Alzheimer's AwarenessJune is Alzheimer’s and Brain Awareness Month.  Most of us know someone with Alzheimer’s disease, the most common type of dementia.  Symptoms of the disease usually begin with memory loss, but eventually involve the parts of the brain that control thought, memory, language, and reasoning skills.  Alzheimer’s impacts a person’s ability to carry out daily tasks and activities, including the ability to communicate.

The main risk factor for Alzheimer’s is age.  Symptoms may begin to appear around age 60.  Women are twice as likely as men to develop Alzheimer’s, primarily because they live longer.  A family history of the disease may also increase the risk.  Researchers are studying other possible risk factors such as having high cholesterol and high blood pressure.

The Alzheimer’s Association lists 10 early signs and symptoms of Alzheimer’s disease.

  • Memory loss that disrupts daily life – This may include forgetting recently learned information such as dates, appointments, or events.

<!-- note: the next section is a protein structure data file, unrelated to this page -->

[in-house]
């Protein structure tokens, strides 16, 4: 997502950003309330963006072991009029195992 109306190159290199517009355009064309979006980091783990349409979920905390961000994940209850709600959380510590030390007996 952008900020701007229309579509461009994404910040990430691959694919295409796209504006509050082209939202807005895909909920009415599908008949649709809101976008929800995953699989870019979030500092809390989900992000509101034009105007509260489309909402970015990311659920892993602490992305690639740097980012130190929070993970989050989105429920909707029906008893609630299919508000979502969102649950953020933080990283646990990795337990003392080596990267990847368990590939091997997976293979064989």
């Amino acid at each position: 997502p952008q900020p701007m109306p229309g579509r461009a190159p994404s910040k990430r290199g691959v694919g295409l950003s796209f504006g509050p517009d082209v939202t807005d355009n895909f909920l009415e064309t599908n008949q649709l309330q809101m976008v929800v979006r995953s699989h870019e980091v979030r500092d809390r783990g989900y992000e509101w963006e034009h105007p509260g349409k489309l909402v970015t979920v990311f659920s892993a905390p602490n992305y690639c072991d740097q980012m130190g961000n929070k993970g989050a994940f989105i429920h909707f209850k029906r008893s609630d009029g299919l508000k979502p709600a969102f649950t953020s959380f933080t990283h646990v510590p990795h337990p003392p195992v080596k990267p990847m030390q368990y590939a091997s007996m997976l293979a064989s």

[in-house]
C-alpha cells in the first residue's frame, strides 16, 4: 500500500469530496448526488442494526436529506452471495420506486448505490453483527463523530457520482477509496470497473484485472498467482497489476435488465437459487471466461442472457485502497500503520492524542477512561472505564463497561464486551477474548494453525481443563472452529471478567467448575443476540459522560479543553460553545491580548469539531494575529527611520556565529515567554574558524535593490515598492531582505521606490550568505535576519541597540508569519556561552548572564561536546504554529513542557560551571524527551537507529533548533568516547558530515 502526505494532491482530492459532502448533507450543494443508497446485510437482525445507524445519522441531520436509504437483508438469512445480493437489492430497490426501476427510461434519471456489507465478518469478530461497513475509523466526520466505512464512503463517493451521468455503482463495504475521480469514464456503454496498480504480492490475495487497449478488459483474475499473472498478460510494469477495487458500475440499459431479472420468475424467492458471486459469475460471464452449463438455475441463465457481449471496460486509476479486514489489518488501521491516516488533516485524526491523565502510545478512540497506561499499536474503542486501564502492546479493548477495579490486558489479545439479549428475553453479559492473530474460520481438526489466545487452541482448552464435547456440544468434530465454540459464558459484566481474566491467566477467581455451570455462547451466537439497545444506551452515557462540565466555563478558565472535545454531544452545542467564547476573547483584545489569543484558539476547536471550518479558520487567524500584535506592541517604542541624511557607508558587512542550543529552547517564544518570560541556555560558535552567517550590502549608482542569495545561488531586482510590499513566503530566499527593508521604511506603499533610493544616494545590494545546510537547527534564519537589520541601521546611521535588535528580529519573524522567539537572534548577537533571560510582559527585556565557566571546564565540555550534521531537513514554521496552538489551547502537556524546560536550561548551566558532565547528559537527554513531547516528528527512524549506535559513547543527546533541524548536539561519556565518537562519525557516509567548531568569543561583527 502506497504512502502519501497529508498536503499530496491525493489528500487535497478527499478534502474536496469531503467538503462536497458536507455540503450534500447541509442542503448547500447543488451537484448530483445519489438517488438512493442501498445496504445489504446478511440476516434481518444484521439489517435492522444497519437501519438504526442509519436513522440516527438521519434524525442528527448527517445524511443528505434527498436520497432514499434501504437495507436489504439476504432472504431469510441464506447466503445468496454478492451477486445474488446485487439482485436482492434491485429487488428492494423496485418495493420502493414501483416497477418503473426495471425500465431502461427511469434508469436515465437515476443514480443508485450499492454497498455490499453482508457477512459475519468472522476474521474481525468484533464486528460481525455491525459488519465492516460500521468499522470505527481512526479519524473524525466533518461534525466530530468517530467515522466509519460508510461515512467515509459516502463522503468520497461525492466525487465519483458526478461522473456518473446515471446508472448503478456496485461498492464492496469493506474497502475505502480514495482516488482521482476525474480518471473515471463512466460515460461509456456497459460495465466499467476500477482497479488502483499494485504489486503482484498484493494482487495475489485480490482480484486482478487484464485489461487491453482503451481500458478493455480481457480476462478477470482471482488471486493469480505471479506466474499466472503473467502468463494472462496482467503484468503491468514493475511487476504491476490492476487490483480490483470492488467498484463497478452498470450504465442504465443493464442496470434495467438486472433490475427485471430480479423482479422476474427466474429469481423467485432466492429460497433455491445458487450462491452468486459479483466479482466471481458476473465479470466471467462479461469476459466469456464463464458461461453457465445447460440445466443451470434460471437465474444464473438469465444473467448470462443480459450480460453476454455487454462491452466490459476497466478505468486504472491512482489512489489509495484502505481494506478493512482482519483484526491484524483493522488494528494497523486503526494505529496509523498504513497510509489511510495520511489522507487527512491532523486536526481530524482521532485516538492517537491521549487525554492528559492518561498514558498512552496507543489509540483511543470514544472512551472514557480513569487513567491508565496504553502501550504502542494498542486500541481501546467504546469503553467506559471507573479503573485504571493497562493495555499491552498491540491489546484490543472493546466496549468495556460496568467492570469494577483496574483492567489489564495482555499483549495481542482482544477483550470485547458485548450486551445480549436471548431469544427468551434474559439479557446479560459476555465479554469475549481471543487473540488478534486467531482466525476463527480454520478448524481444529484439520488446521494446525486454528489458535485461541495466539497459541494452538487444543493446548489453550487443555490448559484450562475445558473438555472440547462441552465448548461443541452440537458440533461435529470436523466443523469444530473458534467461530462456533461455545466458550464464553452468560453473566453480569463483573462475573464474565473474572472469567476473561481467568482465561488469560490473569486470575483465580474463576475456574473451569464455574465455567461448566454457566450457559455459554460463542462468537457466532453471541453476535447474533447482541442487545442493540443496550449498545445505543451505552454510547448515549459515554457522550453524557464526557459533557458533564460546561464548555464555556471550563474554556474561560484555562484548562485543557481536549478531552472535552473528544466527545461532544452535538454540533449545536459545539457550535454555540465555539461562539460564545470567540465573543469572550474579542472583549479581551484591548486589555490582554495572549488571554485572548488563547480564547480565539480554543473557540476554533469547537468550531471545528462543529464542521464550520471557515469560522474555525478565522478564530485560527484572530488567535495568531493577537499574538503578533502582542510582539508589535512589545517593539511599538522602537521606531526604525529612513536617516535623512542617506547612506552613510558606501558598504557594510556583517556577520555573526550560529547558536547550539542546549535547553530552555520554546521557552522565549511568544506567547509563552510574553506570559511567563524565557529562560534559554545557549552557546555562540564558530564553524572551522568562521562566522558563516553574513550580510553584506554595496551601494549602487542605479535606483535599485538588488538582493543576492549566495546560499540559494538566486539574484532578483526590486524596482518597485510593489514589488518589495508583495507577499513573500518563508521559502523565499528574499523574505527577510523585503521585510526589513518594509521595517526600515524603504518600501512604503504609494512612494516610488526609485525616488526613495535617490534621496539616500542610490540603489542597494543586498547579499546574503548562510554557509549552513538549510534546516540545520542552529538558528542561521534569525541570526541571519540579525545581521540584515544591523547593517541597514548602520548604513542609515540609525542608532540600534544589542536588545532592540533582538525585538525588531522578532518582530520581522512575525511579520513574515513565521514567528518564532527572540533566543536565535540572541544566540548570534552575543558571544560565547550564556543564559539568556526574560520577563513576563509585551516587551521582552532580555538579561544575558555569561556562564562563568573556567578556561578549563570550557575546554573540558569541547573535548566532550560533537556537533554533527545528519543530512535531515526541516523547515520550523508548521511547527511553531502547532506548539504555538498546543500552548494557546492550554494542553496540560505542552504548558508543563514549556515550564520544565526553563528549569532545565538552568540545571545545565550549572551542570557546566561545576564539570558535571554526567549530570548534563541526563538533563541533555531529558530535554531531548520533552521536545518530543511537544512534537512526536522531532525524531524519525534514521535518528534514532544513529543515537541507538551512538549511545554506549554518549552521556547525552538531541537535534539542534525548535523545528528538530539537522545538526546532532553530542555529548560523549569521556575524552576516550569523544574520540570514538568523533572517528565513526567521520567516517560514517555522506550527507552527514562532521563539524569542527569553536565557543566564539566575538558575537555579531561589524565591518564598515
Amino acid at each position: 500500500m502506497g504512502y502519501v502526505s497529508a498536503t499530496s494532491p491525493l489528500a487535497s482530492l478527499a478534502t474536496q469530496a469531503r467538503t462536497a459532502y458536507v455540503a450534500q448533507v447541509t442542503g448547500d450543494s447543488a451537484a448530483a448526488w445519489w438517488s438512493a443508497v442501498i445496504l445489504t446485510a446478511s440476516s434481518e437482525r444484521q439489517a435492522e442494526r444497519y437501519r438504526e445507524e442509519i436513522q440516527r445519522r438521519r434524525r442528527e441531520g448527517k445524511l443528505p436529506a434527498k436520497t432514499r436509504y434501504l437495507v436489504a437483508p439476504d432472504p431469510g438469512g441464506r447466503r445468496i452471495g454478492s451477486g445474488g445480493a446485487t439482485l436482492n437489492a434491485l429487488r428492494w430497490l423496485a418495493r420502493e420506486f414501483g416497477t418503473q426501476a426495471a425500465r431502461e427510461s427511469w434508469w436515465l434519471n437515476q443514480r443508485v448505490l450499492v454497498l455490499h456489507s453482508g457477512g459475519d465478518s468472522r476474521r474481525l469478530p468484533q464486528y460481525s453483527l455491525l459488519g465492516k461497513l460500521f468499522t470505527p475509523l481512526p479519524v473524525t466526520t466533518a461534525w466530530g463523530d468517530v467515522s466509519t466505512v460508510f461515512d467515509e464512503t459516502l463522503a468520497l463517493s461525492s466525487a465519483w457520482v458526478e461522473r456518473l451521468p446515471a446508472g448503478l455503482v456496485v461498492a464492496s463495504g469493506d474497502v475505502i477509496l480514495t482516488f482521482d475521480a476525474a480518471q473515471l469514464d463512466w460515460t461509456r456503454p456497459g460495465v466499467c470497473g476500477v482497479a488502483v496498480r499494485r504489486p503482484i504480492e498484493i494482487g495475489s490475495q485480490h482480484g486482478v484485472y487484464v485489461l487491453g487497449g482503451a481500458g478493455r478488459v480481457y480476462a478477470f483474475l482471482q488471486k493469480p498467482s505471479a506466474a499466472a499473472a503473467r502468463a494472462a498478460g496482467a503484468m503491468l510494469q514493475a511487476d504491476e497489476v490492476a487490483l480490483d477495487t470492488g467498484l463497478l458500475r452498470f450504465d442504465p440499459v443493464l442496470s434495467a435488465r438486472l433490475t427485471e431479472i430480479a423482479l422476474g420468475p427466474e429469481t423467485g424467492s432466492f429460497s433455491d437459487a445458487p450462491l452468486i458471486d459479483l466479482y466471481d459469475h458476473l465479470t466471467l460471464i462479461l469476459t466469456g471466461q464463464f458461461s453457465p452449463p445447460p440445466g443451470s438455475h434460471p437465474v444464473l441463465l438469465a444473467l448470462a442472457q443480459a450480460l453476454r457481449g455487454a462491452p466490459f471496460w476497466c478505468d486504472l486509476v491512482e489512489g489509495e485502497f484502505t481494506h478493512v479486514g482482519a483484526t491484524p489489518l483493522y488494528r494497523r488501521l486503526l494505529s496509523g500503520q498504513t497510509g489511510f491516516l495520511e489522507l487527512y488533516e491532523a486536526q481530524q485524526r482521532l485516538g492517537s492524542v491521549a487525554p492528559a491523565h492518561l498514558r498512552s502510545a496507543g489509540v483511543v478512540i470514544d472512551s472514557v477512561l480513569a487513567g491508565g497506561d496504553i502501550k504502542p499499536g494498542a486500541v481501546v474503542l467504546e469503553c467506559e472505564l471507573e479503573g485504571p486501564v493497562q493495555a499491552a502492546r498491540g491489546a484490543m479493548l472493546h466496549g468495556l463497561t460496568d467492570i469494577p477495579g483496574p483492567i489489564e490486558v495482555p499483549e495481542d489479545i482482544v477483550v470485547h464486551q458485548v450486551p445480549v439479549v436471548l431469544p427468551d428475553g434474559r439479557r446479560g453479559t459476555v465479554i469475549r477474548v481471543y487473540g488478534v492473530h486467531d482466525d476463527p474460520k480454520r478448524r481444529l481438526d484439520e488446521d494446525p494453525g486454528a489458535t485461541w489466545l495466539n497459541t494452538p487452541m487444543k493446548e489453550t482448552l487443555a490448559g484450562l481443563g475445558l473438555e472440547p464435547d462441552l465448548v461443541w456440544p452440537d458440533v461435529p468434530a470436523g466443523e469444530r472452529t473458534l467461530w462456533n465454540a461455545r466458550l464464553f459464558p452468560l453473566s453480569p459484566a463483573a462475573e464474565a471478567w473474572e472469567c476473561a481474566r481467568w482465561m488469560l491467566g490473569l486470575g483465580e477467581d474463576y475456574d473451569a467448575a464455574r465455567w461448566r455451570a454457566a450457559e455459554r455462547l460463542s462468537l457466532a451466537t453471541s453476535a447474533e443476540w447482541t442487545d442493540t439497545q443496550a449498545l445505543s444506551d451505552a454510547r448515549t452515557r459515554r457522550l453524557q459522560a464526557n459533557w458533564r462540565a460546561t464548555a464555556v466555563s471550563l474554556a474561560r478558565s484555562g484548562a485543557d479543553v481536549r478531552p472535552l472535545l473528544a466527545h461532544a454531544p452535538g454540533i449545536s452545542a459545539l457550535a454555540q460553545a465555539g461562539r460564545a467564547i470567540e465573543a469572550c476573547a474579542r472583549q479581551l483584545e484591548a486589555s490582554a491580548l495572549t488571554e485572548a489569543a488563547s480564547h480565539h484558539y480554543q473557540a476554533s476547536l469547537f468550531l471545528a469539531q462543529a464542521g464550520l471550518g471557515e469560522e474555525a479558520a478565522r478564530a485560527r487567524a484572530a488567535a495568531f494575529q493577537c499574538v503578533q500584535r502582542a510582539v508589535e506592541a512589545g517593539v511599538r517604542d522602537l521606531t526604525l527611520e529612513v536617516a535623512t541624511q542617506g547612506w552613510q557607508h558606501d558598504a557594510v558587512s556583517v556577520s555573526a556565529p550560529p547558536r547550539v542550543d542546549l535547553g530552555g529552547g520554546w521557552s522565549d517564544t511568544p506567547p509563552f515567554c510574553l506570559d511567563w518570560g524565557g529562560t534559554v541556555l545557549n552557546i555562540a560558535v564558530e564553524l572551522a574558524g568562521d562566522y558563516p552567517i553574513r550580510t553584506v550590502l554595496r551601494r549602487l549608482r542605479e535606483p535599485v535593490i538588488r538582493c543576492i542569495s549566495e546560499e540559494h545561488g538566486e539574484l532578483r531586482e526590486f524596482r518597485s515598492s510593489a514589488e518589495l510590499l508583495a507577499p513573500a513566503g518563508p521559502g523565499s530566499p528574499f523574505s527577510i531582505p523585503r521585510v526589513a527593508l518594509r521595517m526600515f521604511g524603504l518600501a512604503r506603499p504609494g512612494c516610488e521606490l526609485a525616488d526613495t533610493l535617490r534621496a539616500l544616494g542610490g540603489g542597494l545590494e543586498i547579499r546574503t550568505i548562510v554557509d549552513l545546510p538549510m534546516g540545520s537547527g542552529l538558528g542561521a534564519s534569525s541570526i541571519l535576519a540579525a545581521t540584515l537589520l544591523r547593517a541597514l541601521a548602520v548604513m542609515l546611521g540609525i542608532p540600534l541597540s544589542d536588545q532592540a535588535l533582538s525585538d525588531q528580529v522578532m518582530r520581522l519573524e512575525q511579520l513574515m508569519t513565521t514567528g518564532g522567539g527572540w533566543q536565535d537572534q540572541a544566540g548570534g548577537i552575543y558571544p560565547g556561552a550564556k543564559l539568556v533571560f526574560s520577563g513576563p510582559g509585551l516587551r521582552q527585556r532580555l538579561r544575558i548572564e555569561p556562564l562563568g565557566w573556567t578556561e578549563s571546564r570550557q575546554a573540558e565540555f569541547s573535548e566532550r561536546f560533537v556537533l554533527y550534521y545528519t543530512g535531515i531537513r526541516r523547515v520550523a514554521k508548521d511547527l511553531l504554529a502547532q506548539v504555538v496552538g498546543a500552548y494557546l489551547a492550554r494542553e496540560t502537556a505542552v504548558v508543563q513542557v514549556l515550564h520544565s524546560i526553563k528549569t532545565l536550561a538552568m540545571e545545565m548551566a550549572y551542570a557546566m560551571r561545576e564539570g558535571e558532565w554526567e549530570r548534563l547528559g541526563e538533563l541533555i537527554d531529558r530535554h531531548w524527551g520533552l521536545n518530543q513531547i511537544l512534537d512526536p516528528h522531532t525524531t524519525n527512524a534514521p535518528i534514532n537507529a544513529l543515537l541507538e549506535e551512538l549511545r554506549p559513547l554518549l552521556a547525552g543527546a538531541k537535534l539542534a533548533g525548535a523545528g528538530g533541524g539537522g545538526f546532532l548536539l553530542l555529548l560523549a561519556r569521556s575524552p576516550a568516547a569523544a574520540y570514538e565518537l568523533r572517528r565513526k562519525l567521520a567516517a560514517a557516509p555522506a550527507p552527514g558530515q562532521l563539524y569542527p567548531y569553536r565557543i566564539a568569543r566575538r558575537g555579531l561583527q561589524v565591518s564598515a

• Difficulty in planning or solving problems – There may be challenges managing finances, paying monthly bills, or following a recipe.
  • Trouble completing familiar tasks – Examples may include getting lost driving to familiar places or having difficulty running familiar errands.
  • Confusion with time and place – The person may lose track of dates or the passage of time.
  • Difficulty understanding visual images and special relationships – This may lead to difficulty reading or judging distances.
  • New problems with words in speaking or writing – The person may struggle to find words or follow conversations.
  • Misplacing things – They may be unable to retrace steps to find things. Others may be accused of taking items.
  • Decreased or poor judgment – There may be difficulty making decisions or making poor decisions.
  • Withdrawal from work or social activities – There may be a loss of interest in hobbies or activities previously enjoyed.
  • Changes in mood, personality, or behavior – Examples may include confusion, fear, suspicion, or depression.

Understanding Alzheimer’s Awareness

There is no cure for Alzheimer’s.  Treatment includes managing and slowing down symptoms and helping those affected maintain their mental function.  If you notice some of these changes occurring in a loved one, make an appointment to discuss them with their doctor or contact RMD Primary Care. Alzheimer’s awareness is key for treating symptoms.